200 yard matches. Gaschecks pressed onto their bases by hand
prior running into the lubricator-sizer.
For "gaschecked bullets loaded without the gascheck," for cases
like the .303 British, 7.62 NATO, 7.62x54R Russian and .30-'06 I
use 6-7 grains of almost any fast burning pistol powder,
including, but not limited to Bullseye, W-W231, SR-7625, Green
Dot, Red Dot, or 700-X. I have also had fine results with 8 to 9
grains of medium burning rate pistol or shotgun powders, such as
Unique, PB, Herco, or SR-4756 in any case of .303 British siz
In the 7.62x39 case use no more than 4 grains of the fast-burning
powders mentioned, or 5 grains of the shotgun powders. These
make accurate 50-yd. small game loads which let you operate the
action manually and save your precious cases. These
plinkers are more accurate than you can hold.
Repeated reloading of rimless cases with very mild loads results
in the primer blast shoving the shoulder back, unless flash holes
are enlarged with a No.39 drill to 0.099" diameter. Cases which
are so modified must NEVER be used with full-power loads! ALWAYS
identify cases which are so modified by filing a deep groove
across the rim with a file and label them clearly to prevent
their inadvertent use. For this reason I prefer to do my
plainbased practice shooting in rimmed cases like the .30-30,
.30-40 rag, .303 British and 7.62x54R which maintain positive
headspace on the rim and are not subject to this limitation.
The Harris "Subsonic Target" Compromise
Mattern liked a velocity of around 1250 f.p.s. for his "100-yard
target" load, because this was common with the lead-bullet .32-40
target rifles of his era. I have found grouping is best with
nongascheck bullets in military rifles at lower velocities
approaching match-grade .22 Long Rifle ammunition. I use my
"Subsonic Target" load at around 1050-1100 f.p.s. to replace both
Mattern's "small game" and "100-yard target" loads, though I have
lumped it with the latter since it really serves the same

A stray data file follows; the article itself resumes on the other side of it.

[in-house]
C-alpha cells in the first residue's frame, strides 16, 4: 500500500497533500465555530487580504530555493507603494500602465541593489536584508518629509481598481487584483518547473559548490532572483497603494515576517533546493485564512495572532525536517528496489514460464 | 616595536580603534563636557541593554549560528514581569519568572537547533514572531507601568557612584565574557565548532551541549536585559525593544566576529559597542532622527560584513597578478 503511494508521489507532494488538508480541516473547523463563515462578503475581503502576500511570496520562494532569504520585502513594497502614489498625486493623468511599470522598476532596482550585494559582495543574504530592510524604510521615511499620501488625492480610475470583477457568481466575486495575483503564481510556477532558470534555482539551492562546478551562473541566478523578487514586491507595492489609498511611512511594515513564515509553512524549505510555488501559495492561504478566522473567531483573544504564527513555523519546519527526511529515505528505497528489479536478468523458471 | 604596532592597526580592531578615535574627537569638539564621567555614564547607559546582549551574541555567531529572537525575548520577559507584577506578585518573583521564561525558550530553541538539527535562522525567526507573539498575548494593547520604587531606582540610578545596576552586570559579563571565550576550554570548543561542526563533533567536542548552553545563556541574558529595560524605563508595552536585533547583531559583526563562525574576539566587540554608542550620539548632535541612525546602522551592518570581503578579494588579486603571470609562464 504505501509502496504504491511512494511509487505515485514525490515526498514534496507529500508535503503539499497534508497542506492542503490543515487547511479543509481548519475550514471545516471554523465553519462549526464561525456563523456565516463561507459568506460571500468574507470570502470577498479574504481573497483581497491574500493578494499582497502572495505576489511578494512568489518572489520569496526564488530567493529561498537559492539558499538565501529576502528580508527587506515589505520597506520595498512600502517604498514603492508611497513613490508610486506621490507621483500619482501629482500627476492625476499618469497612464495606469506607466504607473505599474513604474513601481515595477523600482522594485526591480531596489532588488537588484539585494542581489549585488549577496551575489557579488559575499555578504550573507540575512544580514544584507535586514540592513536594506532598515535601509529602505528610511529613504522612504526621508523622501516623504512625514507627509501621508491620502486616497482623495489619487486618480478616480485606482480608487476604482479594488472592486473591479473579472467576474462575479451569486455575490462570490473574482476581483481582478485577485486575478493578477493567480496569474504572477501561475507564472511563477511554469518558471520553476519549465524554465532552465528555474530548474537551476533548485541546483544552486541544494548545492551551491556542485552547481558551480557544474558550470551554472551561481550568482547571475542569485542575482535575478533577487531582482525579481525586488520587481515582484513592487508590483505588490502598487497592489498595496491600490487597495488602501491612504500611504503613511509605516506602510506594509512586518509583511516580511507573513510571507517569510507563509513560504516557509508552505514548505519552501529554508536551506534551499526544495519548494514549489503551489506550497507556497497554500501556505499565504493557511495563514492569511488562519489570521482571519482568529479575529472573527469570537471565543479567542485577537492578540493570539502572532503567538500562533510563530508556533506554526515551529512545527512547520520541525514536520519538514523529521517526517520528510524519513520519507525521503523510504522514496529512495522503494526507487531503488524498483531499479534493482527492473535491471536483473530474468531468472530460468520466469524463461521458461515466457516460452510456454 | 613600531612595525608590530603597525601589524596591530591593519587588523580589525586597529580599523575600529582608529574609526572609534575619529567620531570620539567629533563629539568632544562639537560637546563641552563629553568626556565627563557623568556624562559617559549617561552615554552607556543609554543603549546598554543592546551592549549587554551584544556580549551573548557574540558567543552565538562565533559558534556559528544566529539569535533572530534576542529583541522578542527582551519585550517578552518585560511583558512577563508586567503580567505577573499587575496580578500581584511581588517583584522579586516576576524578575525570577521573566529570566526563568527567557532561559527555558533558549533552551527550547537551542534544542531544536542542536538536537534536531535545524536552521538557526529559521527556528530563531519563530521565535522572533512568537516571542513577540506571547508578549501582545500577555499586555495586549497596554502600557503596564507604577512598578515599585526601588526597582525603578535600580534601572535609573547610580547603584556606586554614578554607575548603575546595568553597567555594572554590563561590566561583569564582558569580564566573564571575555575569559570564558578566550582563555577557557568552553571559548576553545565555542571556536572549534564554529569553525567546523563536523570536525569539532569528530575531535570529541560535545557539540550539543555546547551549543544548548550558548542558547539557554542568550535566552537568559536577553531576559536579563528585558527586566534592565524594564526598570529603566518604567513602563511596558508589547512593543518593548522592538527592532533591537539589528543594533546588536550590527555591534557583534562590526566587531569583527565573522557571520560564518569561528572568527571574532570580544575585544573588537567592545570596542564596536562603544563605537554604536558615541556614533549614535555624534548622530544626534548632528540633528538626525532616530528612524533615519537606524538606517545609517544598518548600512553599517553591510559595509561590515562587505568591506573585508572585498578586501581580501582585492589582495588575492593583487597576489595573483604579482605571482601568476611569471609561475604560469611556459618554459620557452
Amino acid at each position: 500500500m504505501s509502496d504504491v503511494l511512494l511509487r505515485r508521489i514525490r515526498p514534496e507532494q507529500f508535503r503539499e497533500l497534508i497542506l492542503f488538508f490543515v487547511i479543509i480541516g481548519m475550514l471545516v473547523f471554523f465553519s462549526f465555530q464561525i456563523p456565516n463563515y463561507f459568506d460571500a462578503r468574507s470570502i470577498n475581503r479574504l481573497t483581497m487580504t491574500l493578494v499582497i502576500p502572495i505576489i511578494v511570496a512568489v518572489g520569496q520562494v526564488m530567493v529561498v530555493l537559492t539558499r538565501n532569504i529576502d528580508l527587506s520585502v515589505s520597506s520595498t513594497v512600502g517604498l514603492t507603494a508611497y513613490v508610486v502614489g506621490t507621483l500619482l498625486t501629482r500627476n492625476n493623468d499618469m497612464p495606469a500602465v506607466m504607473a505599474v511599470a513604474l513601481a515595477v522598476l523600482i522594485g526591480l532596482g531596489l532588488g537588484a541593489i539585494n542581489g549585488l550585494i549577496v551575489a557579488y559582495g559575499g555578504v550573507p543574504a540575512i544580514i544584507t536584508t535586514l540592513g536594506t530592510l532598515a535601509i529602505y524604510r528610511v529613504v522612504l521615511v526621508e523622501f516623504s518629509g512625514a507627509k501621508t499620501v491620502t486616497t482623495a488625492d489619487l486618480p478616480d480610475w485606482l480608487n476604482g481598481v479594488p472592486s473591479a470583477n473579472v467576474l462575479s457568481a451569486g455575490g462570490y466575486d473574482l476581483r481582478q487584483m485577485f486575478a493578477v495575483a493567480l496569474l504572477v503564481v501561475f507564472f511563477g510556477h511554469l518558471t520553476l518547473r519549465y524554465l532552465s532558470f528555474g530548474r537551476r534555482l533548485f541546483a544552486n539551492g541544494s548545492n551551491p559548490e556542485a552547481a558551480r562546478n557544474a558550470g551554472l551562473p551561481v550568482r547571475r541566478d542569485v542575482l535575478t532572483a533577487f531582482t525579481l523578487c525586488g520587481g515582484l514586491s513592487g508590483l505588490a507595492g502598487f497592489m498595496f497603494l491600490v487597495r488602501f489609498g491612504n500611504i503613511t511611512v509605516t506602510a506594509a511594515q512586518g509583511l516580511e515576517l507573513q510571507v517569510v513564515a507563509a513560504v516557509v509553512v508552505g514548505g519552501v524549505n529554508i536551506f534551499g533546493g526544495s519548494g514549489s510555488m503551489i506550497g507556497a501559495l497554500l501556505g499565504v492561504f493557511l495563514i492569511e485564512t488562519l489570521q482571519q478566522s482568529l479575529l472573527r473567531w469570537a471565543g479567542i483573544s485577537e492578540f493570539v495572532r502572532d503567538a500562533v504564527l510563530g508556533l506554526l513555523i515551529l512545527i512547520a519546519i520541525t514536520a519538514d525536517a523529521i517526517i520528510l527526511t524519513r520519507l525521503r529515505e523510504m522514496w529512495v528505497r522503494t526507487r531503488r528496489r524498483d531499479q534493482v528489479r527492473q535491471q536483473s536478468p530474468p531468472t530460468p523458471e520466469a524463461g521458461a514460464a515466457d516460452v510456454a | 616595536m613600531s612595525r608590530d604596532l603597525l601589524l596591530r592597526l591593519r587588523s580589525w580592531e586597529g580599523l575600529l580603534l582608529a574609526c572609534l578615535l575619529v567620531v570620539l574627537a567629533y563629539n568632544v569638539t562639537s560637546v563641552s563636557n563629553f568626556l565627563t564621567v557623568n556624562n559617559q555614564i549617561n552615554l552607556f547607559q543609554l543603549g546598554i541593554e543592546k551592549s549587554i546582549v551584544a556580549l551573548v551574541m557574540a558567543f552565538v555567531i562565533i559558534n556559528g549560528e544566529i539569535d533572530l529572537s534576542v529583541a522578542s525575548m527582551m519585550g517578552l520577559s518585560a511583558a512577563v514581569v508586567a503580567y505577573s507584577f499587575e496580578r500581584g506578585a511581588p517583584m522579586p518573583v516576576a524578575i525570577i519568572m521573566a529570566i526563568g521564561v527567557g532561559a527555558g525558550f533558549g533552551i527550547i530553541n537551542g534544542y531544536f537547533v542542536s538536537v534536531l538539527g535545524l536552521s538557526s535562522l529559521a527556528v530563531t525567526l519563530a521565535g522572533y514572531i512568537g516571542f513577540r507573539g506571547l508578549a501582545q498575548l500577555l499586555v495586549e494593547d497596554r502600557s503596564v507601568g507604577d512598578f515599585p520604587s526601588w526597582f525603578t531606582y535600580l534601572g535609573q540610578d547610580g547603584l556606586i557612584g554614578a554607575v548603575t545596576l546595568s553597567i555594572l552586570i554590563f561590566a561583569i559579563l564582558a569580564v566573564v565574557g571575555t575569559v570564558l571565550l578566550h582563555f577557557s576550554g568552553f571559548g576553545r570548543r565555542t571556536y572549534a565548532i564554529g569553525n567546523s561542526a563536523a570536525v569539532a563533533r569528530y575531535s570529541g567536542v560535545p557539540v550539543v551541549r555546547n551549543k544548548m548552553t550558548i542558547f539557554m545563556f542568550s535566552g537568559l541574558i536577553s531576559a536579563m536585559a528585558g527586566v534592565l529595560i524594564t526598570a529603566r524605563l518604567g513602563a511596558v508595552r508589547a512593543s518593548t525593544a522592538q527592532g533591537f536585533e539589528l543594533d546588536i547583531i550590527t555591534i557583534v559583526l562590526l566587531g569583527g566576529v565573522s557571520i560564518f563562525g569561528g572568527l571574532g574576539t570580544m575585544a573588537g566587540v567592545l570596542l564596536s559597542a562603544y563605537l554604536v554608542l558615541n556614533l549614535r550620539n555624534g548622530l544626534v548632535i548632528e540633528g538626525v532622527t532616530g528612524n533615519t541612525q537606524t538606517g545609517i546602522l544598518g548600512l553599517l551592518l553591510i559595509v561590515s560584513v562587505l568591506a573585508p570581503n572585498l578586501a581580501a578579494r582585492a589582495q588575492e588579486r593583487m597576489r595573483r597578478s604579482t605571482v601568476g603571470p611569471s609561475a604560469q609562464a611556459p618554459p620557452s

purpose. Its report is only a modest pop, rather than a crack.
If elongated bullet holes and enlarged groups indicate marginal
bullet stability, increase the charge a half grain and try again.
If necessary increasing the charge no more than a full grain from
the minimum recommended, if needed to get consistent accuracy.
If this doesn't work, try a bullet which is more blunt and short
for its weight, because it will be more easily stabilized. If
this doesn't do the trick, you must change to a gaschecked bullet
and a heavier load.
The Workhorse Load - Mattern's "200-Yard Target"
My favorite load is the most accurate, Mattern's so-called "200-
yard target load". I expect 10-shot groups at 200 yards, firing
prone rapid with sling to average 4-5". I shoot high-
Sharpshooter/low-Expert scores across the course with an issue
03A3 or M1917, shooting in a cloth coat, using my cast bullet
loads. The power of this load approximates the .32-40,
inadequate for deer by today's standards.
Mattern's "200-yard target load" is easy to assemble. Because it
is a mild load, soft scrap alloys usually give better accuracy
than harder ones such as linotype. Local military collector-
shooters have standardized on 16 grains of #2400 as the
"universal" prescription. It gives around 1500 f.p.s. with a
150-180-gr. cast bullet in almost any military caliber. We use
16 grains of #2400 as our reference standard, just as highpower